Turbine Orientation

Moving the lifter kite across the wind window (crosswind?) will result in two advantages. Firstly the tether tension increases which ensures good performance of the cable drive. Secondly it will cause the train of turbines to move across the wind window, effectively increasing the apparent wind speed. This will increase the power output of the turbines especially if they are oriented to face the ‘effective’ wind direction. (To keep on topic.)

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A s a preliminary remark for this topic an evaluation of the aeroelasticity effects of a multi-rotor structure compared to a single larger rotor of equivalent power would make it possible to sketch the most appropriate solution in crosswind flight mode. Account should also be taken of the pendulum effect with regard to the wear of the material, including the tethers, as well as the interaction of these effects. Then these issues could be better evaluated according to the turbine orientation.

Positive…
Yes, sweeping or looping a lifter increases line tension by increasing apparent wind.
Negative …
Aerobatics requires extra line length for safe working. This has drag and mass implications.
Positive…
The extra tension can be significantly beneficial for tension transmission (like yo-yo).
The higher apparent wind will be beneficial for high up line mounted inline turbines (Kitewinder Kiwee) or kite mounted turbines (like Makani)
Negative
Sweeping and looping from above will add cyclic loading to components and cause irregular output.

As an aside, I’m quite keen to use a longer line and looping (tight) lifter above larger Daisy types.

Check my numbers. If we change the orientation angle from 30 deg to 0 deg then the increase in output power will be: 1/cos cubed (30)=1.54. If we assume the average wind increases by 20% at altitude, then the power will increase by 1.2 cubed = 1.72. The power will therefore increase by about 1.54X1.72=2.66. With an increase in performance like this, perhaps we do not need cross-window action. The increased performance will more than compensate for the extra weight and complication of u-joints, rigid frames or pulleys.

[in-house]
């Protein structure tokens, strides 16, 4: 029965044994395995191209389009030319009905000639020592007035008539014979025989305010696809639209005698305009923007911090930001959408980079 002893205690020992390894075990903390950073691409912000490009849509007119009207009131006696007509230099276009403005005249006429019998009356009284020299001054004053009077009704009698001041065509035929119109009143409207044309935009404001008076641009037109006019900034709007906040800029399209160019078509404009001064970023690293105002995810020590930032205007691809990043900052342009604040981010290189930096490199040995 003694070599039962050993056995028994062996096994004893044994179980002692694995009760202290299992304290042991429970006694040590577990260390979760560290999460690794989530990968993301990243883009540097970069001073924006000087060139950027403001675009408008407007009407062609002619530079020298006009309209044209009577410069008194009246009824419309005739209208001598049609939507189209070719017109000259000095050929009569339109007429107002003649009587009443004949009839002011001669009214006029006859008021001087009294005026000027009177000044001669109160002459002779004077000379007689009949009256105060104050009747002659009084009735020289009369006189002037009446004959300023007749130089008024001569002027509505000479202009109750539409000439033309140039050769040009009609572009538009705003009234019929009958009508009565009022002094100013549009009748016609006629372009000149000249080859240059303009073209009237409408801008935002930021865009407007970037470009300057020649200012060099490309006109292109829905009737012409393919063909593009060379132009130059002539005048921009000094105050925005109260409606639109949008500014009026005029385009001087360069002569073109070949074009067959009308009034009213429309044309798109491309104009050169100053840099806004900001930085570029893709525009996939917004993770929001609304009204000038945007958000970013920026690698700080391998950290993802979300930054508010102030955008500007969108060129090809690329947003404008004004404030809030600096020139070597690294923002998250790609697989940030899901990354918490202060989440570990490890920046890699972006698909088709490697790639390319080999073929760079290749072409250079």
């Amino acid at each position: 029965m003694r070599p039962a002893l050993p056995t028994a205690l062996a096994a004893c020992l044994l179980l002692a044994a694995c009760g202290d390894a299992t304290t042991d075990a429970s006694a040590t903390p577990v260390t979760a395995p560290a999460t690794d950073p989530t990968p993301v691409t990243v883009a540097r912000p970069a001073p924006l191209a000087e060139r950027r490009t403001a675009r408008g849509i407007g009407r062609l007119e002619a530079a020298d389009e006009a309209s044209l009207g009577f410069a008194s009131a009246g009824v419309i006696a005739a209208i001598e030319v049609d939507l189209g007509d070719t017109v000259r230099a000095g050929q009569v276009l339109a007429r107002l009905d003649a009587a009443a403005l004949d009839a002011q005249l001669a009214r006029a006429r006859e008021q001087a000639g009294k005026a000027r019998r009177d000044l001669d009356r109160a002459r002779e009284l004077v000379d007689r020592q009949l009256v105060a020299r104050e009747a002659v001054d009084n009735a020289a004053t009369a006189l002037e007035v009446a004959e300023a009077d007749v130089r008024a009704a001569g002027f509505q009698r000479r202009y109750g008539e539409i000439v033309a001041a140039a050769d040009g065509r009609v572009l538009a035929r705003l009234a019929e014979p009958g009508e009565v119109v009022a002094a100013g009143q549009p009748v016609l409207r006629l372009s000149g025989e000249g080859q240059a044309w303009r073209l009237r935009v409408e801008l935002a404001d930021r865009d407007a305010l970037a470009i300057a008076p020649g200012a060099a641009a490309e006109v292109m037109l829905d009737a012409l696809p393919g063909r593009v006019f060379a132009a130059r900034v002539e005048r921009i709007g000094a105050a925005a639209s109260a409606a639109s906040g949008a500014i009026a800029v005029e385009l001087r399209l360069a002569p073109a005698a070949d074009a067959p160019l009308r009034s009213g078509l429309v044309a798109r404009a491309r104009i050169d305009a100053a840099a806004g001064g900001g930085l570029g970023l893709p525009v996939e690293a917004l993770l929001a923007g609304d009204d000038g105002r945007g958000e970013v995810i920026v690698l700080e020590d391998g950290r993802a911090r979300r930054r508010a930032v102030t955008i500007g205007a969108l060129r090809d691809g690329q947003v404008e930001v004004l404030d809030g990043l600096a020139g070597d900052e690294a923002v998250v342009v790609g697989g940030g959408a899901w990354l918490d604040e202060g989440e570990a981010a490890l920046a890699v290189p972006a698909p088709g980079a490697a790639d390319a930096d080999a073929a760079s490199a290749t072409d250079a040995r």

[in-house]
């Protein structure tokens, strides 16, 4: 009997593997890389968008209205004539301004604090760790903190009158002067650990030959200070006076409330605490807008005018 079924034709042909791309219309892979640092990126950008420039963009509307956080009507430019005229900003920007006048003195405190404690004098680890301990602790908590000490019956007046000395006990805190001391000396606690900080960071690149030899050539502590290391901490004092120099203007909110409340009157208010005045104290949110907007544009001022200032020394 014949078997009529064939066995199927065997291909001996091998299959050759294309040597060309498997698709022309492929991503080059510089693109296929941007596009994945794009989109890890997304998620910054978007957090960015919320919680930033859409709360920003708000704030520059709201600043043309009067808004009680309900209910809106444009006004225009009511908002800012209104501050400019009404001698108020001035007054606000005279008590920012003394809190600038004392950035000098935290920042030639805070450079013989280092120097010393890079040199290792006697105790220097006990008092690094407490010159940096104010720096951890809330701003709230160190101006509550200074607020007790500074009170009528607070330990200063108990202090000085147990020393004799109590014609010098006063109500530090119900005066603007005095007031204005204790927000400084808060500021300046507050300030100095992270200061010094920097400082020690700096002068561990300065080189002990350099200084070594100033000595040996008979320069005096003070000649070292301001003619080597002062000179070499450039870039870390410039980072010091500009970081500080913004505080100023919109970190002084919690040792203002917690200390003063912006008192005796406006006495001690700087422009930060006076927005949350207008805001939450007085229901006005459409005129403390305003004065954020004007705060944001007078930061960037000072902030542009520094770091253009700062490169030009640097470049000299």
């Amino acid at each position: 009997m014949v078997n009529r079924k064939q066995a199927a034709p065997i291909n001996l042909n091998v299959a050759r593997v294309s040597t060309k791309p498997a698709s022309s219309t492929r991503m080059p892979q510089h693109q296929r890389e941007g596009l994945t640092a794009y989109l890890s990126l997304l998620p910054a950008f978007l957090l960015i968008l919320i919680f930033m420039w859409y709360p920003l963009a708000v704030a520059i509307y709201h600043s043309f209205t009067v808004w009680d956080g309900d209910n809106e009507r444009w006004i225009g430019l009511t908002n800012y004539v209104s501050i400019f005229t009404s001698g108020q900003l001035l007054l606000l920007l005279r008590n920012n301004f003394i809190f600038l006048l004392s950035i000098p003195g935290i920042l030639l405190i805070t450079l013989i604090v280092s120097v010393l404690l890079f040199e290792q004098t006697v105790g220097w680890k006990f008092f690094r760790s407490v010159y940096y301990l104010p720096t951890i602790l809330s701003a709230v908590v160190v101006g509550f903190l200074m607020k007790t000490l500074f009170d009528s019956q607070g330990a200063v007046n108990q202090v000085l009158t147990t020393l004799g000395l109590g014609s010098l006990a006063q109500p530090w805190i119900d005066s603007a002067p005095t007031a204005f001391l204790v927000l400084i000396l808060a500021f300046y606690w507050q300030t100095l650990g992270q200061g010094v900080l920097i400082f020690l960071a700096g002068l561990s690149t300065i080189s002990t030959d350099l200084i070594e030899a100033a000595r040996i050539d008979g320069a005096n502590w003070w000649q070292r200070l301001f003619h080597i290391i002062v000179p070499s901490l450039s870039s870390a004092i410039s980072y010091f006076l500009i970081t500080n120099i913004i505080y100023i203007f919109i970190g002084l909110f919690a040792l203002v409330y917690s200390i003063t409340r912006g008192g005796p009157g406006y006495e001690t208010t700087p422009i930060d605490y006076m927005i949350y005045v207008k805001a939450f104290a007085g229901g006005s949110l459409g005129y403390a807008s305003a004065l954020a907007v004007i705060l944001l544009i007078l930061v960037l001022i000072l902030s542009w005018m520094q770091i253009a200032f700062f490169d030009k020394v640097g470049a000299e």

A major problem with multiple coaxial turbines (Superturbine, Daisy etc.) is that the higher the elevation angle, the greater the cosine cubed losses. At 45 deg. The correction factor is 0.354 and for 60 deg. the factor is 0.125! It is therefore essential to find methods to reorient the turbines to face the wind if we want to capitalize on the higher winds at altitude. I suggest three methods to do this, all of which can be converted to cable drive to avoid airborne generators and conductive tethers. I would appreciate your comments on the three methods and perhaps you can suggest others.

I feel that it is much easier to increase the size of the lifter kite to provide more lift than to operate a turbine at a suboptimal angle. We require large amounts of lift to operate the cable drive. In order to generate significant amounts of energy we require a large lifter kite which must be automatically controlled, launched and landed. Increasing the size of the kite will not increase the cost much.

With multiturbine devices which we are discussing the only way to generate crosswind action is to traverse the wind window with the lifter kite. Since this kite will be controlled by a kite steering unit or auxiliary tethers, increasing the kite size will not appreciably affect the crosswind action. This crosswind action can be stopped in conditions of high wind to prevent damage to the turbines. If the wind is still too strong, and the maximum force is approached, then the kite system must be landed.

Moving the lifter kite across the wind window (crosswind?) will result in two advantages. Firstly the tether tension increases which ensures good performance of the cable drive. Secondly it will cause the train of turbines to move across the wind window, effectively increasing the apparent wind speed. This will increase the power output of the turbines especially if they are oriented to face the ‘effective’ wind direction. (To keep on topic.)

Check my numbers. If we change the orientation angle from 30 deg to 0 deg then the increase in output power will be: 1/cos cubed (30)=1.54. If we assume the average wind increases by 20% at altitude, then the power will increase by 1.2 cubed = 1.72. The power will therefore increase by about 1.54X1.72=2.66. With an increase in performance like this, perhaps we do not need cross-window action. The increased performance will more than compensate for the extra weight and complication of u-joints, rigid frames or pulleys.

Pierre,
I fail to see how the Kitewinder system can be adapted to multiple oriented turbines. Auxiliary cable drives would have to be rigidly connected together with some sort of frame. This is like the pulley system I propose.